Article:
Raising the minimum wage will hurt workers, cause job losses and reduced hours

By Catherine Castro

Many of Guam’s small businesses, such as local restaurants, coffee shops, ice cream dispensaries, and other retail establishments operate on small margins. Raising the minimum wage would negatively impact these companies, narrowing their profit margins even further. For many this would mean, raising prices, cutting work hours, hiring fewer people to do more, reducing employee benefits, limiting opportunities to train employees, or closing their doors altogether. As compassionate as it seems when a government official decides to increase the minimum wage, it really hurts the group it purports to lift.

On Friday, May 5th, the Guam Chamber of Commerce provided a statement against raising the minimum wage at a round table discussion held by Senator Roy Quinata. The Chamber maintained that the minimum wage is not meant to be a living wage, but a starting wage. A starting point for unskilled workers to gain experience in the workplace. This is particularly important for young people or adults entering the workplace for the first time. The starting wage allows for the first-time or unskilled worker to learn a skill, learn how to work with co-workers, how to interact with authority (a boss or supervisor), how to accept responsibility, learn time management, and maybe even customer service skills. All these skills that a person learns at this starting job assist that person get a better-paying job in the future.

It is essential to highlight that most businesses are interested in keeping their employees and are compensating their workers in amounts well above the minimum wage. The average annual increase in the private sector is anywhere between 3 – 5% and in most cases, these raises are built into annual budgets. Nothing prevents any company from providing increments and benefits well above these thresholds. Likewise, any employee who brings skill sets and experiences to the job place will be able to command higher wages. We noted in our testimony on May 5th that according to numbers released by the Guam Department of Labor’s Bureau of Statistics and Plans, the average hourly wage earned by a Government of Guam employee is $32.14/hour while the average hourly wage by a private sector employee is $16.70/hour. Both of which are substantially higher than minimum wage earnings.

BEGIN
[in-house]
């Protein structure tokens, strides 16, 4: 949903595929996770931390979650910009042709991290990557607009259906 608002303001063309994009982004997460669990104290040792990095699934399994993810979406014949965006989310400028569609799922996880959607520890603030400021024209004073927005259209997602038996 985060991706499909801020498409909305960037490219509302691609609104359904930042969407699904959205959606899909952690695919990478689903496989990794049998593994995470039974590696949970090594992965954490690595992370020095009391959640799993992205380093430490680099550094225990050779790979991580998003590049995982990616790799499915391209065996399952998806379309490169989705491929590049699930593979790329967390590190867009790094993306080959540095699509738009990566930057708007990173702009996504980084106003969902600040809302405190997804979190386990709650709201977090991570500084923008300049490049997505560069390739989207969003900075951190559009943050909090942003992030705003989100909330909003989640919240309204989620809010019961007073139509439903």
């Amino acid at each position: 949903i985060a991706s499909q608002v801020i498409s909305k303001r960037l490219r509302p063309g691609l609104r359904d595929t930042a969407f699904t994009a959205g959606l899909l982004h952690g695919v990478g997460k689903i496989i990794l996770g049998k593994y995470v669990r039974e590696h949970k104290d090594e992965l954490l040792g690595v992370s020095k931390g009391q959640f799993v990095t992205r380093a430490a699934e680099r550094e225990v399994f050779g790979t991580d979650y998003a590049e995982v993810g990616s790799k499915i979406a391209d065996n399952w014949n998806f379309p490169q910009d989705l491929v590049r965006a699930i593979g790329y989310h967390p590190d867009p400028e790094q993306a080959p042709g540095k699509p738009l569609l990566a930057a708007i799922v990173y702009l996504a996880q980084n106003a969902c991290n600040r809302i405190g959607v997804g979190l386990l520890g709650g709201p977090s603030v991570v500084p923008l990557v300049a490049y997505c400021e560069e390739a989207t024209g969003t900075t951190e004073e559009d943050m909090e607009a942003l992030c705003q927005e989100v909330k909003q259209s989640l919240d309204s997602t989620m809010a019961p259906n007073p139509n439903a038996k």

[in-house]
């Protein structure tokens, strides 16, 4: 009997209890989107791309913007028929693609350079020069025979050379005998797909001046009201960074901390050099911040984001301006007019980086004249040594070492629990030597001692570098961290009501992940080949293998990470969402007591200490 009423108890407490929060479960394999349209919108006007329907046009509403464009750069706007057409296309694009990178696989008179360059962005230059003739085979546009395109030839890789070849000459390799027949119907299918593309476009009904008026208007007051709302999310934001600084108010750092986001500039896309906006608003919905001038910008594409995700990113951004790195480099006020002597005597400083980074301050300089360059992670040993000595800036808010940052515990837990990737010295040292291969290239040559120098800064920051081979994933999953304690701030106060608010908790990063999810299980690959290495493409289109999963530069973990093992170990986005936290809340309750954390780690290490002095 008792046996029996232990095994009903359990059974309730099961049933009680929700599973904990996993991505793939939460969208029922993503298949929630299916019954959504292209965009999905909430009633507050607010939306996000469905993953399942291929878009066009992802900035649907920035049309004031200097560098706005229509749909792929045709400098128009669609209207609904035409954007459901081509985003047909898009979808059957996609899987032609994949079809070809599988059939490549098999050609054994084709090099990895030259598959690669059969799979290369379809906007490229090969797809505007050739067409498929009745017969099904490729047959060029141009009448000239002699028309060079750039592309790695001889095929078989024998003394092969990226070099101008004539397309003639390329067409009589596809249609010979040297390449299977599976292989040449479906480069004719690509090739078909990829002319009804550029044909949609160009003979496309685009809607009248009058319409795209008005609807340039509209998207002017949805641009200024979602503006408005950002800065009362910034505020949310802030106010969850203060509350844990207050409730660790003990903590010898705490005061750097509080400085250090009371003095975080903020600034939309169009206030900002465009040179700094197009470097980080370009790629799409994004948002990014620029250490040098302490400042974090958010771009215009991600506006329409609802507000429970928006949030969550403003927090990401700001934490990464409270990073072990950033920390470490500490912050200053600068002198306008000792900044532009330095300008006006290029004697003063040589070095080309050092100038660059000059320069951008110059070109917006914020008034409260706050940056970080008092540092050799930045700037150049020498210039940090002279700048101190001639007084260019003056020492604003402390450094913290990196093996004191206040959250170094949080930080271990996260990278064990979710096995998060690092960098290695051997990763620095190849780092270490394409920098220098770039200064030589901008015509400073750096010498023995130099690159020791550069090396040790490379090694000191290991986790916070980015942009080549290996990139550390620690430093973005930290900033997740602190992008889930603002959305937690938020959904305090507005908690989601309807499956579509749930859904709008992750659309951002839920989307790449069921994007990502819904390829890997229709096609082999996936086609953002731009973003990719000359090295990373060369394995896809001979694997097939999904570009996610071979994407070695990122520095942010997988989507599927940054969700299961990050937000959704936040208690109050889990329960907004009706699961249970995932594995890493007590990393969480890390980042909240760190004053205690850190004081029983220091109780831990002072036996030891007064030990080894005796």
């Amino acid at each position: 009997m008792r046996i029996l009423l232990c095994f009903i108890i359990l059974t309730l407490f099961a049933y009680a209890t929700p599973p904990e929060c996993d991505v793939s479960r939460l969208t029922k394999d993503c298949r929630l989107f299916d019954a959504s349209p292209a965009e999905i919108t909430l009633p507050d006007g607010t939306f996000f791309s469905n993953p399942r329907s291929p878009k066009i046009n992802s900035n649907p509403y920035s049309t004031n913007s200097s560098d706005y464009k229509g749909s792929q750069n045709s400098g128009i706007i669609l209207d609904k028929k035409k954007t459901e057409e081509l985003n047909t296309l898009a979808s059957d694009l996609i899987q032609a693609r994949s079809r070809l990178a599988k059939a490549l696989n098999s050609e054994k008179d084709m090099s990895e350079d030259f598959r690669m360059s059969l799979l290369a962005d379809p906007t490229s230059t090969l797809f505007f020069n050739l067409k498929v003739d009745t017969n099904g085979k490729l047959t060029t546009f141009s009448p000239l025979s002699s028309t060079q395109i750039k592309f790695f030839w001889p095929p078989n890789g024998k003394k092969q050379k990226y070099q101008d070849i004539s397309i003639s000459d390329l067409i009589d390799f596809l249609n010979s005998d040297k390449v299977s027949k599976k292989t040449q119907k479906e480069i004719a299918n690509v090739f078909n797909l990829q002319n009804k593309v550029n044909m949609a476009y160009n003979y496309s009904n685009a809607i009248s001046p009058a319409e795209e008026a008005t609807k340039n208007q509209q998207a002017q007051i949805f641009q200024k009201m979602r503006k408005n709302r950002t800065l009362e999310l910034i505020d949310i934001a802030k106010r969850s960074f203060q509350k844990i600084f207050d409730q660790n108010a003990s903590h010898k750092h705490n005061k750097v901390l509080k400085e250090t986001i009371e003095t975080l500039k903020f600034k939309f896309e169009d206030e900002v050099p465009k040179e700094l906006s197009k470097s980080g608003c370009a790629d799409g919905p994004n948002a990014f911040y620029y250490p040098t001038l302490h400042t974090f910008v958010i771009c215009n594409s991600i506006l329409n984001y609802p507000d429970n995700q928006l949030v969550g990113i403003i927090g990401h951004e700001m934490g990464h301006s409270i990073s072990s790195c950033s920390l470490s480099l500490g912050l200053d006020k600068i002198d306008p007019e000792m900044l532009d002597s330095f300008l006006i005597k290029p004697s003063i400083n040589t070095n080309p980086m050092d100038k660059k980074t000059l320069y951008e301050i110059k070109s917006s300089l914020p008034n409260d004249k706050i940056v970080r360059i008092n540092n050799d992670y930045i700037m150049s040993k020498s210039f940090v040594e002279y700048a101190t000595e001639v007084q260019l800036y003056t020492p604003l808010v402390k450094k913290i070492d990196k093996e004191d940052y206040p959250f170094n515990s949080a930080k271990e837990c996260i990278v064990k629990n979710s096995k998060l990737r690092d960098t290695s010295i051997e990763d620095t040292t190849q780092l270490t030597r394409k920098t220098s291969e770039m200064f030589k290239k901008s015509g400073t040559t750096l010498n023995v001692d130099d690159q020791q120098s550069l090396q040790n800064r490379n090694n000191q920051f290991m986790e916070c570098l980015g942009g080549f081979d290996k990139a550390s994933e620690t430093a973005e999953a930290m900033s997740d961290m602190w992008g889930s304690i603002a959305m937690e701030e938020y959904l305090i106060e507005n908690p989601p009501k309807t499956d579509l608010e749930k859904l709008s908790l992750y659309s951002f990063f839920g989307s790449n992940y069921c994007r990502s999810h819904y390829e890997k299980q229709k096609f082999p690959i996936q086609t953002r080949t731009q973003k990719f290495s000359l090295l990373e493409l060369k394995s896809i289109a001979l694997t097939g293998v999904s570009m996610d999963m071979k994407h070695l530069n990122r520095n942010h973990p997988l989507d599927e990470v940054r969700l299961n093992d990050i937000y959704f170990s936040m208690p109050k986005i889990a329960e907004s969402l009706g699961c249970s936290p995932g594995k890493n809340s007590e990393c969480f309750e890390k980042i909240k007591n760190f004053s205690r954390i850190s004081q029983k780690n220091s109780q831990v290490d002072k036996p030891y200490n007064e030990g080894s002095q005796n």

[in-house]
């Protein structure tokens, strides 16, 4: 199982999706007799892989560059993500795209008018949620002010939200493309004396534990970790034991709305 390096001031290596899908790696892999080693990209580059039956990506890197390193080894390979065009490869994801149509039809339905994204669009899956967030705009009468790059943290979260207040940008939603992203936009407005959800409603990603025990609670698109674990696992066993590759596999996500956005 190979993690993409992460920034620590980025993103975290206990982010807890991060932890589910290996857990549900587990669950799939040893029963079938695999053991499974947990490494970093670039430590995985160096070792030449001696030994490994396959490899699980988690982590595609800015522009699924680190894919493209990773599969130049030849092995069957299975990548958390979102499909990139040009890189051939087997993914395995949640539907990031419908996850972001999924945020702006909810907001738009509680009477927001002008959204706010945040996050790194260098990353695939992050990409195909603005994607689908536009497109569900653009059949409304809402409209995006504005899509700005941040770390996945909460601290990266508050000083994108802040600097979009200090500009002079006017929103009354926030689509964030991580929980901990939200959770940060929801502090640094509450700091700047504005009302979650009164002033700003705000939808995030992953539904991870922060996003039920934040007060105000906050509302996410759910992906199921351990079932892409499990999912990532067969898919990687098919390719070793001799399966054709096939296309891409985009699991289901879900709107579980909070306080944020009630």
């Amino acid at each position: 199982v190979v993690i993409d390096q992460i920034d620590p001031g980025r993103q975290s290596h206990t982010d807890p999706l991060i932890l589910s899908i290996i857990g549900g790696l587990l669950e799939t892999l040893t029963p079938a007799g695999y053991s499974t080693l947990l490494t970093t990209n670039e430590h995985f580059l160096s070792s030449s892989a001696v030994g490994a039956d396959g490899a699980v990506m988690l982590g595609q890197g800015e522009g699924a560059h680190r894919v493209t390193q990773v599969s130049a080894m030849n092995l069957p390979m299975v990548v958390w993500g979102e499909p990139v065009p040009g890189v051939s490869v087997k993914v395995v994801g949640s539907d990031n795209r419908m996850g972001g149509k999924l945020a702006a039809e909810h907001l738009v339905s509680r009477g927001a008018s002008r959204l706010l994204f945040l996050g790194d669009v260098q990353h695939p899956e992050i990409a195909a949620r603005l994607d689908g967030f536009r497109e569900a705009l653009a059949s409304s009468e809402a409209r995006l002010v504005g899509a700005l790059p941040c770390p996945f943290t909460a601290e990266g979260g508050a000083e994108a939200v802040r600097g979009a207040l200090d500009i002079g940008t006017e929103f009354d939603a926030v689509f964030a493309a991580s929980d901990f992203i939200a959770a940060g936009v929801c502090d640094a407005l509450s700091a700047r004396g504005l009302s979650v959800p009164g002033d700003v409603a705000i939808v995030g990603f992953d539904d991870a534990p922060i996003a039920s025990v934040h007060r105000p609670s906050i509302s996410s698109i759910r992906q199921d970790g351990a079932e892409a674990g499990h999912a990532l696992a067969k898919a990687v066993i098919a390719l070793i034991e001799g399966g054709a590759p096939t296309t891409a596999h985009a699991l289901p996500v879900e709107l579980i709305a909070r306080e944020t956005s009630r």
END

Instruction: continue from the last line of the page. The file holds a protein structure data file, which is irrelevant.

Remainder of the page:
The impact of wage compression will undoubtedly occur if an increase in the minimum wage should take place. Because of compression, the motivational benefit for employees with seniority within a company or organization would be lost if their current salary is consistent or just above the new minimum wage being considered. The employer would have to contemplate increasing their wages as well as consider other means of addressing the issue such as decreasing hours or deciding not to hire unskilled workers at all.

If the issue is to increase the standard of living of our island residents, let’s focus on funding initiatives that will make a real difference for our residents such as improving the quality of our public education system to reduce dropout rates and produce more students excited to go out into the workforce with skills relevant and competitive in today and tomorrow’s marketplace.

We should support workforce development and training programs designed to enhance skill sets and promote “workforce-ready” citizens. We need to restructure our welfare programs to remove the current disincentives to work or receive wage gains. We need to incentivize our unskilled workers to take advantage of the opportunity to acquire relevant job skills to move up the career ladder that can only come from experience and “on the job” training, and at wages that make sense to our businesses and job creators.

We are a small island. Many of us are friends and relatives. We work together, commiserate with each other when the going is tough, and praise each other when times are good. Our Chamber members are proud community partners that have worked collaboratively with our government officials over the years. We come to the table, and we want to work to make things better for our island and our residents. These solutions are far better alternatives that balance the need for increased economic productivity against the concern of all island residents to enhance their standard of living than increasing the minimum wage.  


Catherine Castro is the president of the Guam Chamber of Commerce


  • Steven matz

      05/17/2023 at 11:09 AM

    Raise the minimum wage 22% for all private sector employees bc they raised all govguam employees 22%

  • Rico suave

      05/17/2023 at 7:44 PM

    Govguam raised all there workers pay 22% so raise the minimum wage 22% for all private sector workers which is fair and reasonable

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